With the exception of Athens, there’s a stable property market in most of Greece (barring recessions), which acts as a discouragement to speculators wishing to make a fast buck, particularly when you consider the high cost of fees and taxes associated with buying a home.

WARNING
You shouldn’t expect to make a quick profit when buying property in Greece, but should look upon it as an investment in your family’s future happiness, rather than merely in financial terms.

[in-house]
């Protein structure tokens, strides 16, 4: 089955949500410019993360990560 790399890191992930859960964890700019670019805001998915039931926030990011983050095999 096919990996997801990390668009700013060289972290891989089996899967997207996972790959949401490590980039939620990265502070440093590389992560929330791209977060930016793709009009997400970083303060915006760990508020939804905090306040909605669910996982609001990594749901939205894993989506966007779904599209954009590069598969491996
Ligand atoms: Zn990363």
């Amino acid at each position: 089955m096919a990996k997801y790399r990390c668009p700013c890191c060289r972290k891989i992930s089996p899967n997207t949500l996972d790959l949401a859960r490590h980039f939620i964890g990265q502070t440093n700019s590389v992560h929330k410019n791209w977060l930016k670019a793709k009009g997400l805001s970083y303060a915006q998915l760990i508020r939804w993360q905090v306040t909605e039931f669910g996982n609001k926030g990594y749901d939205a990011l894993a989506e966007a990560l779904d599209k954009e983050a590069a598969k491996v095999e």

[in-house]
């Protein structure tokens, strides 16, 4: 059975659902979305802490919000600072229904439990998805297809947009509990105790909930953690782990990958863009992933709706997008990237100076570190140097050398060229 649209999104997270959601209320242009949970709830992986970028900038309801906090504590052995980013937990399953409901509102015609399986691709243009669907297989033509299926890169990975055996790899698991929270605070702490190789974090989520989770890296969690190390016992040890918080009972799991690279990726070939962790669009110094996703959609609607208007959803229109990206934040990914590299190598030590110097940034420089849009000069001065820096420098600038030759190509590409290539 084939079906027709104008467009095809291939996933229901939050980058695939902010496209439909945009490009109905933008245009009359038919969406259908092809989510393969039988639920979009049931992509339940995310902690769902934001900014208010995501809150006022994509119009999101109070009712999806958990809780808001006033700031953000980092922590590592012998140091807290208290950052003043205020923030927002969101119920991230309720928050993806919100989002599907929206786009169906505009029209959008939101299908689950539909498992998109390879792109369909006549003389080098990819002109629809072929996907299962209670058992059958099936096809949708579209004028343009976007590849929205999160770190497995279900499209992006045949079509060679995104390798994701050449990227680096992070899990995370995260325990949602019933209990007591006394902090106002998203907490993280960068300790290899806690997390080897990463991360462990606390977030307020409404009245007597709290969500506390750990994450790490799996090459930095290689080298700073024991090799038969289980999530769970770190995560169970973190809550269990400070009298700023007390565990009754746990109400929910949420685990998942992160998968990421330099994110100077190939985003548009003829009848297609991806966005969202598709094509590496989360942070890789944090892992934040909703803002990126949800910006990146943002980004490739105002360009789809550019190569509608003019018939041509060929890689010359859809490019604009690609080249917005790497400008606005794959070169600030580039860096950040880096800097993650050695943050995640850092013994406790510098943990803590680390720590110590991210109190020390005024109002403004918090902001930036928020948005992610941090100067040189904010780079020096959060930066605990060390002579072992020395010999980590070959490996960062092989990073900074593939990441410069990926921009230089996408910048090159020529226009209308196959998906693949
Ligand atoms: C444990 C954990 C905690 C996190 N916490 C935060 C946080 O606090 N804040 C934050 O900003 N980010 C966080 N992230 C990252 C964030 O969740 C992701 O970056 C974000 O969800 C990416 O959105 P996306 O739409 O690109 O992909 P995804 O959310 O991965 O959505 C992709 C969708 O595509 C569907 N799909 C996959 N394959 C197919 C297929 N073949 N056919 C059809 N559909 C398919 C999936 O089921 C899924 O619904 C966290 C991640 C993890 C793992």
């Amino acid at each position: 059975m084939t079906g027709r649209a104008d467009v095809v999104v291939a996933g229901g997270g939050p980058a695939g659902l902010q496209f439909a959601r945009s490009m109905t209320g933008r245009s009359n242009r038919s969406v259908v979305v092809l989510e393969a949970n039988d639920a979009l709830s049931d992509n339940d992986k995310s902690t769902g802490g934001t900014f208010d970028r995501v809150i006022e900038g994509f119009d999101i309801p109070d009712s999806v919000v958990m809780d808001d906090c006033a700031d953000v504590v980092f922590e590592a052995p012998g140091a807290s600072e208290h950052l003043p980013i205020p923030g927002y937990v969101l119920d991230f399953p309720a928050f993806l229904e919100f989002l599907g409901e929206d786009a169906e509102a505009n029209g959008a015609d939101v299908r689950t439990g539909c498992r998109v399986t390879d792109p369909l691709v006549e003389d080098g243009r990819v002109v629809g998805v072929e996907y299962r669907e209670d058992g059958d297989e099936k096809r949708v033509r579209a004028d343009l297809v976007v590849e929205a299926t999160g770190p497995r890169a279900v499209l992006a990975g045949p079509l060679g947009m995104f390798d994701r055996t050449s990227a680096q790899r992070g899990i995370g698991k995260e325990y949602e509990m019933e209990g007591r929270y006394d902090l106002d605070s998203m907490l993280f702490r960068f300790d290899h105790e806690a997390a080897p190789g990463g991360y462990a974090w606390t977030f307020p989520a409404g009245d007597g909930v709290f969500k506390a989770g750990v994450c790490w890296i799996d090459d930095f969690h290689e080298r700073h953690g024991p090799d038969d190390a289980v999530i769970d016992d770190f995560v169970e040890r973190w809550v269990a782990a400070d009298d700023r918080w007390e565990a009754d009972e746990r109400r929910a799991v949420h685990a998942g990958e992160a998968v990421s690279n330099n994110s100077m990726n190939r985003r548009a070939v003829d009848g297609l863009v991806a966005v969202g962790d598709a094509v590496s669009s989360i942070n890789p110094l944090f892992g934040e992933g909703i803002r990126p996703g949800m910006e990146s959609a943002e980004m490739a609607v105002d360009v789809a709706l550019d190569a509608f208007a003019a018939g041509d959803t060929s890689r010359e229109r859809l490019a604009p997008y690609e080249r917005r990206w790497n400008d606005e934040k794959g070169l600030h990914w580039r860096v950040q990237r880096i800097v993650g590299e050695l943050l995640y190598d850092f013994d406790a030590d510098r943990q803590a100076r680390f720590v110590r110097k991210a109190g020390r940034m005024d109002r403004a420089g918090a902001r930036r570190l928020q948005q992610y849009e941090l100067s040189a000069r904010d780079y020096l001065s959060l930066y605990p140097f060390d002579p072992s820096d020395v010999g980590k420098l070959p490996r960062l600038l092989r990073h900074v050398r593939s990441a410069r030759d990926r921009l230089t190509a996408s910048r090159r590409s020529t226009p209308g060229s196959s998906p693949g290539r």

Foreign property buyers in Greece are concentrated on the most popular holiday islands, e.g. Corfu, Crete and Rhodes, and the Peloponnese. A slice of the good life in Greece needn’t cost the earth, with ‘old’ apartments and village homes available from as little as €40,000, modern apartments from €60,000 and detached villas from €150,000, although prices in popular areas are considerably higher. However, if you’re looking for a substantial home with a sizeable plot of land and swimming pool, you will usually need to spend over €200,000 (depending on the area). For those with the financial resources the sky’s the limit, with luxury apartments and villas costing over a million euros!